Posted by: glue | March 18, 2010

Snow

Flash reason is a practice for noticing, recording, expressing a figure (the figural).  Composing a primal scene is not unlike composing a poem.  Orhan Pamuk’s Snow, about the exiled poet Ka returning to his native Turkey, dramatizes the relevant sort of experience involved, in which a match between quotidian circumstances or actions and memory produces the intensity that calls for expression.  It is a moment of pure prudence (a time image).

Poem

The poem was made up of many of the thoughts that had come to him all at once a short while earlier:  the falling snow, cemeteries, the black dog running happily around the station building, an assortment of childhood memories, and the image that had lured him back to the hotel:  Ipek.  How happy it made him just to imagine her face — and also how terrified! He called the poem “Snow.”  Much later, when he thought about how he’d written this poem, he had a vision of a snowflake; this snowflake, he decided, was his life writ small; the poem that had unlocked the meaning of his life he now saw sitting at its center.  But — just as the poem itself defies easy explanation — it is difficult to say how much he decided at that moment and how much of his life was determined by the hidden symmetries this book is seeking to unveil.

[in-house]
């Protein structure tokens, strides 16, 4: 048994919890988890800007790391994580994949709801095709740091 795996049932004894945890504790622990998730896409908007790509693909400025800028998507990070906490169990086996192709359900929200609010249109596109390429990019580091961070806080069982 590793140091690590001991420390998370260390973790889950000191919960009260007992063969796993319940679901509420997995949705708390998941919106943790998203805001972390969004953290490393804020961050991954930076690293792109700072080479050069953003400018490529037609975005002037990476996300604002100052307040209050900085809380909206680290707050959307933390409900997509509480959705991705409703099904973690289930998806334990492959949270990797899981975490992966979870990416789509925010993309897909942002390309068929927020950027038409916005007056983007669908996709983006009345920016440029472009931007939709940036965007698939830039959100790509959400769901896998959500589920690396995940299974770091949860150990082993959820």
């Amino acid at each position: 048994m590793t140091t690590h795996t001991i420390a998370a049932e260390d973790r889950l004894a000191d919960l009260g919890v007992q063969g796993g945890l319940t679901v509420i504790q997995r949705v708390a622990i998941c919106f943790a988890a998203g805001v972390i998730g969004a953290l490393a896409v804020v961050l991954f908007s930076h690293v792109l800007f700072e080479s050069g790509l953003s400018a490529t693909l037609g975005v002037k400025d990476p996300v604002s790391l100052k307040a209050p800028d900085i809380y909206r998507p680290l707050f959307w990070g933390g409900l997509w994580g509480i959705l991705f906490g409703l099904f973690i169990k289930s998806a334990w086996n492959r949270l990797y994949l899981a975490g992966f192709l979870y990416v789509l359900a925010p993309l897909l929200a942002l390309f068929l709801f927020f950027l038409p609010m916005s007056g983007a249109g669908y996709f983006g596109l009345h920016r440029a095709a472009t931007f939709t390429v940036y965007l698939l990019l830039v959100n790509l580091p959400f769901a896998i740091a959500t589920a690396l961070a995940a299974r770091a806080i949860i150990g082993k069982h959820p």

(Orhan Pamuk, Snow).

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